Regarding breast cancer screening technologies, it is argued that AI may provide the means to limit the inherent drawbacks of mammography and enhance diagnostic performance and robustness. In a prospective clinical study, a commercially available AI algorithm was evaluated as an independent reader of screening mammograms, and adequate diagnostic performance was reported [19].

4.2. Precision Cancer Diagnosis

During the last decades CAD-driven precision diagnosis has been the holy grail of medical image processing research efforts. However, the clinical interest in such applications has significantly grown only recently with the advancement of AI-driven efforts to generalize performance across diverse datasets. AI systems have reported unprecedented performance regarding the segmentation and classification of cancer. A recent study reported increased performance in segmenting and classifying brain tumors into meningioma, glioma, and pituitary tumors [20].
In addition, a growing number of studies are concerned with automated tumor grading, which is a prerequisite for optimal therapy planning. Yang et al. presented a retrospective glioma grading study (grade II and grade III concerning low grade glioma and high grade glioma) on one hundred and thirteen glioma patients and used transfer learning with AlexNet and GoogLeNet architectures, achieving up to 0.939 AUC [21].
At the same time, the quest to decode imaging phenotype has given rise to efforts to correlate imaging features with molecular and genetic markers in the context of radio-genomics [22]. This promising field of research can provide surrogate molecular information directly from medical images and is not prone to biopsy sampling errors, as the whole tumor can be analyzed. In a recent study, MRI radiomics were able to predict IDH1 mutation with an AUC of up to 90% [23].

4.3. Treatment Optimization

There are many challenging problems in optimizing treatment for cancer patients, such as accurate segmentation of organs at risk (OAR) in radiotherapy and prediction of neoadjuvant chemotherapy response. Intelligent processing of medical images has opened new horizons to address these clinical needs. In the case of nasopharyngeal carcinoma radiotherapy planning, a deep learning organs-at-risk (OAR) detection and segmentation network provides useful insights for clinicians for the accurate delineation of OARs [24]. Regarding prediction of neoadjuvant chemotherapy, the use of image-based algorithms to predict outcome has the potential to add precision, not least due to the fact that depending on tumor subtype the outcome can differ significantly. To this end, recent studies report promising preliminary results in applying AI to predict breast cancer neoadjuvant therapy response. Vulchi et al. reported improved prediction of response to HER2-targeted neoadjuvant therapy based on deep learning of DCE-MRI data [25]. Notably, the AUC dropped from 0.93 to 0.85 in the external validation cohort.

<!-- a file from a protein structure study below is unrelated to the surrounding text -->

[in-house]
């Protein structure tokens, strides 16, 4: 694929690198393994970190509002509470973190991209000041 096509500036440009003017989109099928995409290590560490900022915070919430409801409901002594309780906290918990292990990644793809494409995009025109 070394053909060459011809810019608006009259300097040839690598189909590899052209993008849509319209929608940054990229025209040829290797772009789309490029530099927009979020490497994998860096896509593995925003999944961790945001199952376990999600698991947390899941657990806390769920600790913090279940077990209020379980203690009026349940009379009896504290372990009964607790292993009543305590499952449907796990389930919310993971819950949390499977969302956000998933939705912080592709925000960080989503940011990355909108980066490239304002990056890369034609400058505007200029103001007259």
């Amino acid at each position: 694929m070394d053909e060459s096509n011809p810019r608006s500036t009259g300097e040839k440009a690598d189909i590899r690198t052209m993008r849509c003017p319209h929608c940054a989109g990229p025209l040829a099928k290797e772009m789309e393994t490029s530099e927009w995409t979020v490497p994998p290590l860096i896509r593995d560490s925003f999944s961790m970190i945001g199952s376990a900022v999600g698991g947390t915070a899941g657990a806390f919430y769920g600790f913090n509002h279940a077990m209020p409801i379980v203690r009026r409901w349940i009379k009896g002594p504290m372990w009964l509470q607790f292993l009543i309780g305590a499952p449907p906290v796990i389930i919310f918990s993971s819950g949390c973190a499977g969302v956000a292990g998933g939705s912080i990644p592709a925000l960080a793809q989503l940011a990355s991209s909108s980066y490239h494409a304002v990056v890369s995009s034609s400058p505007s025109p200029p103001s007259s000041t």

5. Radiomics Limitations Regarding Clinical Translation

While promising, radiomics methodologies are still in a translational phase and thorough clinical validation is needed towards clinical translation. To this end, when these technologies are tested and reviewed, a number of important limitations becomes apparent. In a recent review on MRI based radiomics in nasopharyngeal cancer [26], the authors reviewed the state of the art and used a radiomic quality score assessment (RQS). Several limitations were highlighted in the reviewed studies, including the absence of a validation cohort in 21% of them, as well as the lack of external validation in 92% of them. In another RQS based evaluation study on radiomics and radio-genomics papers, the RQS was low regarding clinical utility, test-retest analysis, prospective study, and open science [27]. It was also very interesting that no single study used phantoms to assess the robustness of radiomics features or performed a cost-effectiveness analysis. In a similar fashion, lack of feature robustness assessment and external validation was reported in studies regarding prostate cancer [28], while the main reported shortcomings in the quality of the MRI lymphoma radiomics studies regarded inconsistencies in the segmentation process and the lack of temporal data to increase model robustness [29]. All these recent studies clearly indicate that, although medical image processing in oncology has evolved significantly, the clinical translation of radiomics is still hampered by the lack of extensive, high quality validation studies. In addition, the lack of standardization in radiomics extraction remains a problem, which is currently being investigated by several studies, with respect to different software packages [30] and the reproducibility of standardized radiomics features using multi-modality patient data [31].